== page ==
I chose to go to a square that I have always liked the look of from the bus as it hurtles past - La Place des Martyrs de la Resistance. You can probably work out the meaning of that.
It is just beside the enormous church of Saint-Seurin, which is a Minor Basilica. (You can look that up in Wikipedia if you want.) The present building dates back to the 11th century, though it has been greatly altered with the passage of time.
Seurin (Severinus) was the fourth pastor of Bordeaux (well, they said bishop) and he is buried in the sarcophagus under the big table (well, they said high altar).
After looking round the huge church I went down into the crypt, which normally costs 3€ to visit, but today was free. Centuries ago it was at street level but now is a basement and it contains stone coffins and large jars used as coffins for children. The burials date back to the 4th century and it was a Christian cemetery.
It was strange to think of the gospel arriving in Bordeaux very quickly, and of there being an established and large Christian burial place around this ancient church at the time of Constantine, before the fall of Rome, before Augustine, Christians lived in this Gaulish city.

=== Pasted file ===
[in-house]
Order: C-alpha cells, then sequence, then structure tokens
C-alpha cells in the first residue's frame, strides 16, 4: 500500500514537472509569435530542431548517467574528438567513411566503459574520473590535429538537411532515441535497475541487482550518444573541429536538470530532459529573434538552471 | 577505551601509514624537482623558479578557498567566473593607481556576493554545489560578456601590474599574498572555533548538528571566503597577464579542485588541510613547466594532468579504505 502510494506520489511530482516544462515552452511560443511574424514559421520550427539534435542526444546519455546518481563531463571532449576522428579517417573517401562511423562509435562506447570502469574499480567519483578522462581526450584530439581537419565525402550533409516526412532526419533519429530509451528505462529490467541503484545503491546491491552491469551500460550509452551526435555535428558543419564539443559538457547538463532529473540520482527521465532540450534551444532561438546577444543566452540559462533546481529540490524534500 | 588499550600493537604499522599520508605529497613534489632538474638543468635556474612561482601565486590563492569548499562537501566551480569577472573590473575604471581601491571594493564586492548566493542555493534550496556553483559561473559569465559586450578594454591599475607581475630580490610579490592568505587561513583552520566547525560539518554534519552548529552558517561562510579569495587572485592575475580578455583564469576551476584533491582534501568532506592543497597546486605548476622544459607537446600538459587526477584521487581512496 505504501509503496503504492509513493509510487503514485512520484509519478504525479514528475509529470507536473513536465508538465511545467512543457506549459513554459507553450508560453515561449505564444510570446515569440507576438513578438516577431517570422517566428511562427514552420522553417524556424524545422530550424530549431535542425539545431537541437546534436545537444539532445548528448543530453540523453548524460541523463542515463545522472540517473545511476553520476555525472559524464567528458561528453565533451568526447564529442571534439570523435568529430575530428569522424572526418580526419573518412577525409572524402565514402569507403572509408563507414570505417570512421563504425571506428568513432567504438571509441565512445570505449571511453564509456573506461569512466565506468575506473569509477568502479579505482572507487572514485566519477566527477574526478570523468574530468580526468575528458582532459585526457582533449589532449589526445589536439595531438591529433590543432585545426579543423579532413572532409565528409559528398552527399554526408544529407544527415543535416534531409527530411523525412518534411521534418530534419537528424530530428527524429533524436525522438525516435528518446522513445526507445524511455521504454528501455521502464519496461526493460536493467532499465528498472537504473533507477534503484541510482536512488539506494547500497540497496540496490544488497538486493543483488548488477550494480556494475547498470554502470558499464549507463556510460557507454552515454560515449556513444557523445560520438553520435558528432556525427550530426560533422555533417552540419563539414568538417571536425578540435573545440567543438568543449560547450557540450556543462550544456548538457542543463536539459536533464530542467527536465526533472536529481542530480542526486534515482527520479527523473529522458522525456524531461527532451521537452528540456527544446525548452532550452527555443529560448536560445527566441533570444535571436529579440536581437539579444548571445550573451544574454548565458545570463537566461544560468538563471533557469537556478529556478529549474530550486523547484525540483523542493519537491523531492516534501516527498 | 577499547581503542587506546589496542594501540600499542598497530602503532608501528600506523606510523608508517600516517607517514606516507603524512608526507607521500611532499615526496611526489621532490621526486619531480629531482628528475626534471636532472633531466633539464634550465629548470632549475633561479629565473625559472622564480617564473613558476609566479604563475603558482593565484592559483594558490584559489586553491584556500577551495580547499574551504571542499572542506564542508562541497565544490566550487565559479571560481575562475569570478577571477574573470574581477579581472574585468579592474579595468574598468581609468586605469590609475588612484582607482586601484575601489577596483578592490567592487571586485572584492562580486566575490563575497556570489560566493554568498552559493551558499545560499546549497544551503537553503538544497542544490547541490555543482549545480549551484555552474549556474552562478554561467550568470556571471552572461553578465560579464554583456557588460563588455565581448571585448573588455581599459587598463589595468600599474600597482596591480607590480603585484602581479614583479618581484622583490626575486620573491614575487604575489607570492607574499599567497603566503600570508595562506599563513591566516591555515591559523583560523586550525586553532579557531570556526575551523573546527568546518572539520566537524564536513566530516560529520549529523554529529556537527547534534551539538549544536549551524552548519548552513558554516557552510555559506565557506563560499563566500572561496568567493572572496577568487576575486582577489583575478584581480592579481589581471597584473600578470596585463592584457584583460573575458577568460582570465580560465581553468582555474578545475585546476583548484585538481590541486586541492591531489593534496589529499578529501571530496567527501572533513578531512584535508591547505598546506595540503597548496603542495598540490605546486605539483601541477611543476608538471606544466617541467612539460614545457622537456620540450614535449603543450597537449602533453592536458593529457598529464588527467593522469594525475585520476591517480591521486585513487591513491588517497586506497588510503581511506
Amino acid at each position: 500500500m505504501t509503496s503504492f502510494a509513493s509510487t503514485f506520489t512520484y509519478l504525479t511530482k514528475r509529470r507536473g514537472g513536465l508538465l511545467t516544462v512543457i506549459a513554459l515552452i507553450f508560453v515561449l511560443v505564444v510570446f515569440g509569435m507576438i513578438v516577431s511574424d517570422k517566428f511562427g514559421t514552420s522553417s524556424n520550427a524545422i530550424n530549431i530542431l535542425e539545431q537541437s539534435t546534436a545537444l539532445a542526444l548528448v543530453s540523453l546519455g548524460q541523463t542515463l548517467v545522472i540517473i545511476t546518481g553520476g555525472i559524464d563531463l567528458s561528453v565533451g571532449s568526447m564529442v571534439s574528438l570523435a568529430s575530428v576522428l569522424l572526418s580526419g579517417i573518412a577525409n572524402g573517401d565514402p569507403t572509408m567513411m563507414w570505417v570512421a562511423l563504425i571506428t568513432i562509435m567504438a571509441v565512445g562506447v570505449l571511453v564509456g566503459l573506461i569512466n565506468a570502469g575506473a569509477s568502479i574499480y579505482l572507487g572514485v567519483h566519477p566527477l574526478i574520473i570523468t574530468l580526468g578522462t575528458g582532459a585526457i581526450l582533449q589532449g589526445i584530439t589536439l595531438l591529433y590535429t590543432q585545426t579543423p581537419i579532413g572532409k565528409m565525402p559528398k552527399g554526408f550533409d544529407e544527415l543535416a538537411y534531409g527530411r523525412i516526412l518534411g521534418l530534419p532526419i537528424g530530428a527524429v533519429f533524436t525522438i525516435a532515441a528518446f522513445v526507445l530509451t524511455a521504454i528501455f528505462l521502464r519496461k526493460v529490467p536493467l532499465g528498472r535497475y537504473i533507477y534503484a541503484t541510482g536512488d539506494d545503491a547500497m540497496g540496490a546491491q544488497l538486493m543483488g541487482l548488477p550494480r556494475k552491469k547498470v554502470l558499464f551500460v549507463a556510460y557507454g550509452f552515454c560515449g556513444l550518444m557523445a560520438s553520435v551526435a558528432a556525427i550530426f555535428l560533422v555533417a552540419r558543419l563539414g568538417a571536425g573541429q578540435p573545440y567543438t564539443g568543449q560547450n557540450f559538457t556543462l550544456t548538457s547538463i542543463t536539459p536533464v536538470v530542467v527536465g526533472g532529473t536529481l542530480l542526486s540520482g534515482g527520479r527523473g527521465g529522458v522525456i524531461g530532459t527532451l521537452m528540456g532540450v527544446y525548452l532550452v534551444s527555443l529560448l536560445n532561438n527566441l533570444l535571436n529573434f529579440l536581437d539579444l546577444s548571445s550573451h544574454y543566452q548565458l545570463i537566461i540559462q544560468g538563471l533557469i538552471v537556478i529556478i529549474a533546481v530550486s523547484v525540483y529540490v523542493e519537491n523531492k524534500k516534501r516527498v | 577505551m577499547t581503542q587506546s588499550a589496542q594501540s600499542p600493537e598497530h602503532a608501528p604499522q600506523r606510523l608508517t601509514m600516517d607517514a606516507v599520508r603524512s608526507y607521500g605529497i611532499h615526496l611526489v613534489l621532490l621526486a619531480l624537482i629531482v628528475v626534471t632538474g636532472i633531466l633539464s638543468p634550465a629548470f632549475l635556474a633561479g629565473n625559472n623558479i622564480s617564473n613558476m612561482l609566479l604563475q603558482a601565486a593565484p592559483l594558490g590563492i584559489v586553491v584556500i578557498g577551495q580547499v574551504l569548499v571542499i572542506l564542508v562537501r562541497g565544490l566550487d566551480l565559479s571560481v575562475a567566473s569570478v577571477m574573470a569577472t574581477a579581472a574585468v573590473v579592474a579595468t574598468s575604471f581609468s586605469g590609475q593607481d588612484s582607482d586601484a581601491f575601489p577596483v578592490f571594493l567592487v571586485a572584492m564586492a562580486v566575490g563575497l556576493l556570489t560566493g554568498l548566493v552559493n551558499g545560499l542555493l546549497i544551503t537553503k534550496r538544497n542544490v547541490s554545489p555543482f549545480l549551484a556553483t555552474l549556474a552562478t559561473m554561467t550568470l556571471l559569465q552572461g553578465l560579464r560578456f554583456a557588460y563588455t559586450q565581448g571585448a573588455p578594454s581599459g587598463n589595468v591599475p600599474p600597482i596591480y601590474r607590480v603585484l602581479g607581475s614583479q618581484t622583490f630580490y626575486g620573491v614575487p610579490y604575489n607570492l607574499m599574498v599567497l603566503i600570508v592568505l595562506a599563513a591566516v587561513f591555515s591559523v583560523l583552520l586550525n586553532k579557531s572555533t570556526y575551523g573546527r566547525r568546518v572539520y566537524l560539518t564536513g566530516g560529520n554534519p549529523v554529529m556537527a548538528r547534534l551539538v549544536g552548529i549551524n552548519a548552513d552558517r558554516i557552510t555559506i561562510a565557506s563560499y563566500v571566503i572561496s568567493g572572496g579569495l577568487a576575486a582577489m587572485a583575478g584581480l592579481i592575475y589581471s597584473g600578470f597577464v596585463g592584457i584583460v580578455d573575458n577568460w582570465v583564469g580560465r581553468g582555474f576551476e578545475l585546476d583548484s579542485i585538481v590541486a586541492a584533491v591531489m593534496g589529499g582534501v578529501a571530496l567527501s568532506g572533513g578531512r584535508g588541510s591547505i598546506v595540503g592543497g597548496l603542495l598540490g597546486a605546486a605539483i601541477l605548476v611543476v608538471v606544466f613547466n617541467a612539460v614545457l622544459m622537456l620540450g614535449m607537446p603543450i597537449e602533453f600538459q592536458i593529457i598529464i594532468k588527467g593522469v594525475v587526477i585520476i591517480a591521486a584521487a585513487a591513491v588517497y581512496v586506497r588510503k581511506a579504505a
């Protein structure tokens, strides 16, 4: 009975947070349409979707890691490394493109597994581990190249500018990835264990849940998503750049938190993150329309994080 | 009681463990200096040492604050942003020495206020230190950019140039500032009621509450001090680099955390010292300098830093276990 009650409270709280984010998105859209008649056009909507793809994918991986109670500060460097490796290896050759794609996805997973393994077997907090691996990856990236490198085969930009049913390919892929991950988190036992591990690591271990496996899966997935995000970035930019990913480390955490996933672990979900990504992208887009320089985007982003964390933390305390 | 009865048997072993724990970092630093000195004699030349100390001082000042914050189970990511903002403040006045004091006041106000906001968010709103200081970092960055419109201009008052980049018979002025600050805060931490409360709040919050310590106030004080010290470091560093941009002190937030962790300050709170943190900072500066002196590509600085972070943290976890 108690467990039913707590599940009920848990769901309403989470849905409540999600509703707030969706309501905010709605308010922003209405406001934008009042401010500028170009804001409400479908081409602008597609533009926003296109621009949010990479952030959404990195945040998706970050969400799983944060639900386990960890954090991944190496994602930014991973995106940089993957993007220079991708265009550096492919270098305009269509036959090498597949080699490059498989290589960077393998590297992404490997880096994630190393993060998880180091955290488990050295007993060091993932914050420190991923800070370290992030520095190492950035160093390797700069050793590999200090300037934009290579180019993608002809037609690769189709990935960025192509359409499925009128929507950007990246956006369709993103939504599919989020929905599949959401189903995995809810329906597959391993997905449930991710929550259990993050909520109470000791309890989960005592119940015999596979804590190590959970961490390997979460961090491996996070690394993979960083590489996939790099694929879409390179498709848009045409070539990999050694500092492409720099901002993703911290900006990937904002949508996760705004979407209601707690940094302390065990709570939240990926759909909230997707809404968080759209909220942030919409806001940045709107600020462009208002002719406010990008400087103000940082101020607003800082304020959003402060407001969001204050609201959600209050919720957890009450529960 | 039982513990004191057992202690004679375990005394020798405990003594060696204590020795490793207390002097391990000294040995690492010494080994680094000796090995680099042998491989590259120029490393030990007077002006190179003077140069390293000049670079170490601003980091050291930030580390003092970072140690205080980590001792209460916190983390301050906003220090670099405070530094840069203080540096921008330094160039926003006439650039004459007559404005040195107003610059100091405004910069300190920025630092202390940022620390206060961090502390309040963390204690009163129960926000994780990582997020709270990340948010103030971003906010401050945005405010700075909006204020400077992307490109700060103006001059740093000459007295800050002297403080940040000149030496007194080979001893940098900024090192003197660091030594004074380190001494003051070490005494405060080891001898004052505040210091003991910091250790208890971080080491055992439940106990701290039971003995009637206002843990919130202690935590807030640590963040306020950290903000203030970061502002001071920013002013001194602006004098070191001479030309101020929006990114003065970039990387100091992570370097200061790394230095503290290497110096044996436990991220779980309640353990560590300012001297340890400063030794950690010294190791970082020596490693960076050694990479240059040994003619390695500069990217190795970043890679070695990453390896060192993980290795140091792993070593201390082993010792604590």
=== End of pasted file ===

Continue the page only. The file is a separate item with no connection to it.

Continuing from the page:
Bordeaux is a funny place. One of the young ladies who was working at the crypt said that Bordeaux was unusual in that it invited the Romans to come and occupy, develop and protect the city - a bit like Morocco with France or Botswana with Britain. Bordeaux was not conquered by the Romans. It invited them in.
Just opposite the entrance to the crypt there was a HUGE QUEUE to visit the Maison Frugès. It is a Bordeaux town house (hôtel) redecorated in Art Déco style in the 1920s by Frugès, the sugar magnate who also got Le Corbusier to build an estate of houses here in Pessac. It's a private house, so it's not normally open to the public but today it was for heritage weekend.